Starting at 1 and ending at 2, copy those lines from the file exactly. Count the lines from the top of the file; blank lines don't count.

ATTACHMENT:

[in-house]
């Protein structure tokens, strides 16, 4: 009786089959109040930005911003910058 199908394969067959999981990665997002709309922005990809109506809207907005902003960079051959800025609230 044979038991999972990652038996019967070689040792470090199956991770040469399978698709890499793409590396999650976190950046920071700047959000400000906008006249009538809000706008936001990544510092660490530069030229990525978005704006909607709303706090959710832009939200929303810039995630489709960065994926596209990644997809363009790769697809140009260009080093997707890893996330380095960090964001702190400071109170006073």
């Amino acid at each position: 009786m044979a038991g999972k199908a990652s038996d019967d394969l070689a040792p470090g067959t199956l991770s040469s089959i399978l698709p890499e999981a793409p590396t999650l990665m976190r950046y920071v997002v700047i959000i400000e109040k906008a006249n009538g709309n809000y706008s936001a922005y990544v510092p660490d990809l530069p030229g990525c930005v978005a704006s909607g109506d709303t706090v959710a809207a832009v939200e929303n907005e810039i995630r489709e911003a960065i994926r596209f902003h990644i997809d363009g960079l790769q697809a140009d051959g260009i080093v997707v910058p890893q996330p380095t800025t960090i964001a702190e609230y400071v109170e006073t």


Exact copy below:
[in-house]
């Protein structure tokens, strides 16, 4: 009786089959109040930005911003910058 199908394969067959999981990665997002709309922005990809109506809207907005902003960079051959800025609230 044979038991999972990652038996019967070689040792470090199956991770040469399978698709890499793409590396999650976190950046920071700047959000400000906008006249009538809000706008936001990544510092660490530069030229990525978005704006909607709303706090959710832009939200929303810039995630489709960065994926596209990644997809363009790769697809140009260009080093997707890893996330380095960090964001702190400071109170006073």